- Li Q, Kumar V, Li Y, Zhang H, Marks TJ, Chang RPH: Fabrication of ZnO nanorods and nanotubes in aqueous solutions. Chem Mater 2005, 17: 1001. 10.1021/cm048144qView ArticleGoogle Scholar
- Solís-Pomar F, Martínez E, Meléndrez MF, Pérez-Tijerina E: Growth of vertically aligned ZnO nanorods using textured ZnO films. Nanoscale Res Lett 2011, 6: 524. 10.1186/1556-276X-6-524View ArticleGoogle Scholar
- Yang L, Yang J, Wang D, Zhang Y, Wang Y, Liu H, Fan H, Lang J: Photoluminescence and Raman analysis of ZnO nanowires deposited on Si(1 0 0) via vapor–liquid–solid process. Physica E 2008, 40: 920. 10.1016/j.physe.2007.11.025View ArticleGoogle Scholar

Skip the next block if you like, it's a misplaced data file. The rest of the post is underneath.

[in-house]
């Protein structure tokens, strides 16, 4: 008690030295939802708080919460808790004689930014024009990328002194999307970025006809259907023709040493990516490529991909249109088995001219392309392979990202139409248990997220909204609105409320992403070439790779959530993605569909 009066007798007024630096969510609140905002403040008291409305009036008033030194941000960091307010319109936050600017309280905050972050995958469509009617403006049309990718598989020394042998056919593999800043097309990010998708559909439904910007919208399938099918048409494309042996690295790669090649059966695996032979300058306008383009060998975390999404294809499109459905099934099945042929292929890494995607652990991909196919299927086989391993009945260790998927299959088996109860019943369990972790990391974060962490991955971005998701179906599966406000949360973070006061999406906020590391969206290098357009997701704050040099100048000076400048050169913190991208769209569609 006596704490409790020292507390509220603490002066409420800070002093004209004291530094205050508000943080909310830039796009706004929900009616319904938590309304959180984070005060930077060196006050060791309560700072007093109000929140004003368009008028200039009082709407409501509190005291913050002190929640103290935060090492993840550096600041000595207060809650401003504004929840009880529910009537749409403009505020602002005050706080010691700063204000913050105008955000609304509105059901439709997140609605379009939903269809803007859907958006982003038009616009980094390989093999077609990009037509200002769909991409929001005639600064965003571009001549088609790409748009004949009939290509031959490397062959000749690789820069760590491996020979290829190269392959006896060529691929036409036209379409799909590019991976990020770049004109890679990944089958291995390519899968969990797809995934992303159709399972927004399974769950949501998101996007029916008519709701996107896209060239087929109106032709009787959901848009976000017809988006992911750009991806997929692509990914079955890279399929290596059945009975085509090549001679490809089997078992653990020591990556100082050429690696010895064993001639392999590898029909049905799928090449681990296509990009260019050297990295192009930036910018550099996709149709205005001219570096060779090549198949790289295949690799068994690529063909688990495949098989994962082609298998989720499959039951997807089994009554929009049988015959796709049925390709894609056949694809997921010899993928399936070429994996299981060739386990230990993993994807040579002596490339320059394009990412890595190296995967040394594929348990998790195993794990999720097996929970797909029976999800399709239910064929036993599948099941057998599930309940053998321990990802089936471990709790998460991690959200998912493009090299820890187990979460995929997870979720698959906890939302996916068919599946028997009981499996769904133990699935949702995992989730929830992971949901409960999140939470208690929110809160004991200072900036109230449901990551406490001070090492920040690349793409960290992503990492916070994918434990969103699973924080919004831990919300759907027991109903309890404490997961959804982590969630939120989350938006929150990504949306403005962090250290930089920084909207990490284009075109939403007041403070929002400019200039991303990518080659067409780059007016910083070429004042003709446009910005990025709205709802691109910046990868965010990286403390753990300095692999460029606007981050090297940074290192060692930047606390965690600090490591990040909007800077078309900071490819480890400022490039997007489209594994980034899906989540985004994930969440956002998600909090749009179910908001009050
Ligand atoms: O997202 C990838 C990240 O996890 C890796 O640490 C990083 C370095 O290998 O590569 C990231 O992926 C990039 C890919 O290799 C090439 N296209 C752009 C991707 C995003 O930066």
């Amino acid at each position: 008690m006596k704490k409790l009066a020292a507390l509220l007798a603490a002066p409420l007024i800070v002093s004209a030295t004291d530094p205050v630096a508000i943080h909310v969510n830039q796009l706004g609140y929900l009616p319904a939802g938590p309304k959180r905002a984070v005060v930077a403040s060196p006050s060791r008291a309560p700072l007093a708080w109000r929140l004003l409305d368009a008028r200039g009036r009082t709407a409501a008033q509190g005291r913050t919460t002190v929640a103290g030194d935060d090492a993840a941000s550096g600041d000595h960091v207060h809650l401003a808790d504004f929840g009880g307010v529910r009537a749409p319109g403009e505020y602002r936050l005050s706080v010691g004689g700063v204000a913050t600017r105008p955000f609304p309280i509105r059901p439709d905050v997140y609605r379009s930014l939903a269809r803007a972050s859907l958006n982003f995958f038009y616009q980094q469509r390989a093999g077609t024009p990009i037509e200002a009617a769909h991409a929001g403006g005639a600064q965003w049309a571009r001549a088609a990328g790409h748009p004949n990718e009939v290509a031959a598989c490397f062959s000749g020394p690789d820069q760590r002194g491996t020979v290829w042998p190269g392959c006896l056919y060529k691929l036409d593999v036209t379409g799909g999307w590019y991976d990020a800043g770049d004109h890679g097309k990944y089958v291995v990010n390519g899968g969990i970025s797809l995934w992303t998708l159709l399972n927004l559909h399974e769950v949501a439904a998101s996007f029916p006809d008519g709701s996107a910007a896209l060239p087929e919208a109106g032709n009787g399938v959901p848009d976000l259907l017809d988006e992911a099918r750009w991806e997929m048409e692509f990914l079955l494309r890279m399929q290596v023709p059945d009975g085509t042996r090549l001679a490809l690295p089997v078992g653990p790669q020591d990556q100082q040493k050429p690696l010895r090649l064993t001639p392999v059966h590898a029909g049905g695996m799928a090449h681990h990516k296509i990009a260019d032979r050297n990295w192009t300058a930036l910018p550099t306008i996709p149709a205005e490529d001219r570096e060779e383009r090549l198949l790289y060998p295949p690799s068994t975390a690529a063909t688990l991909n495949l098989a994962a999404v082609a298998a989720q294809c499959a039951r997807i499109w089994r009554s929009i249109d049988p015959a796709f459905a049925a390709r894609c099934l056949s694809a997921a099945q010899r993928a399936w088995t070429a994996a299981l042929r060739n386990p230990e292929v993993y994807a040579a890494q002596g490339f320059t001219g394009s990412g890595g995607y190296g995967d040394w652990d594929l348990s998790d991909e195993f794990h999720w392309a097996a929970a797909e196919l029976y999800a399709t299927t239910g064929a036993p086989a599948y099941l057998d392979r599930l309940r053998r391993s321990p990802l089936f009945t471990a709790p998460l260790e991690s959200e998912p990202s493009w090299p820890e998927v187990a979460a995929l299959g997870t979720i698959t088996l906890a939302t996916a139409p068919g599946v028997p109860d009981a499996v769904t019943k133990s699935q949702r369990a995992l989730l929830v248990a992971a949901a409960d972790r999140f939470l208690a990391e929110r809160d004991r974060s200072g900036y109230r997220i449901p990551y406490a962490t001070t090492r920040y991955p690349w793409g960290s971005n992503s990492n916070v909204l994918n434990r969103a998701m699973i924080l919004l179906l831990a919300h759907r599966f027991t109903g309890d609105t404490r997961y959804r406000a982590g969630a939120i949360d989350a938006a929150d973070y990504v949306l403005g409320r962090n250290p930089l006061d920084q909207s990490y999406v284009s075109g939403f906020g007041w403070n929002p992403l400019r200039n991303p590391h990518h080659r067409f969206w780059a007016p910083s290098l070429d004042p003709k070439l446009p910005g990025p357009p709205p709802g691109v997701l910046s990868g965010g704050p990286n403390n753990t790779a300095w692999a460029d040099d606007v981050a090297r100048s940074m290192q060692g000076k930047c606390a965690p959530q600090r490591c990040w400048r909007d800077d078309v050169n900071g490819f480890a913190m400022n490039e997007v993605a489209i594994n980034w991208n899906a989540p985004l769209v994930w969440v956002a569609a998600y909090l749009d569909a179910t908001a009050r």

- Wu CC, Wuu DS, Lin PR, Chen TN, Horng RH: Effects of growth conditions on structural properties of ZnO nanostructures on sapphire substrate by metal–organic chemical vapor deposition. Nanoscale Res Lett 2009, 4: 377. 10.1007/s11671-009-9257-2View ArticleGoogle Scholar
- Son HJ, Jeon KA, Kim CE, Kim JH, Yoo KH, Lee SY: Synthesis of ZnO nanowires by pulsed laser deposition in furnace. Appl Surf Sci 2007, 253: 7848. 10.1016/j.apsusc.2007.02.098View ArticleGoogle Scholar
- Kim K, Debnath PC, Lee DH, Kim S, Lee SY: Effects of silver impurity on the structural, electrical, and optical properties of ZnO nanowires. Nanoscale Res Lett 2011, 6: 552. 10.1186/1556-276X-6-552View ArticleGoogle Scholar
- Lin CC, Young SL, Kung CY, Chen HZ, Kao MC, Horng L, Shih YT: Structural dependence of photoluminescence and room-temperature ferromagnetism in lightly Cu-doped ZnO nanorods. IEEE Trans Magn 2011, 647: 3366.View ArticleGoogle Scholar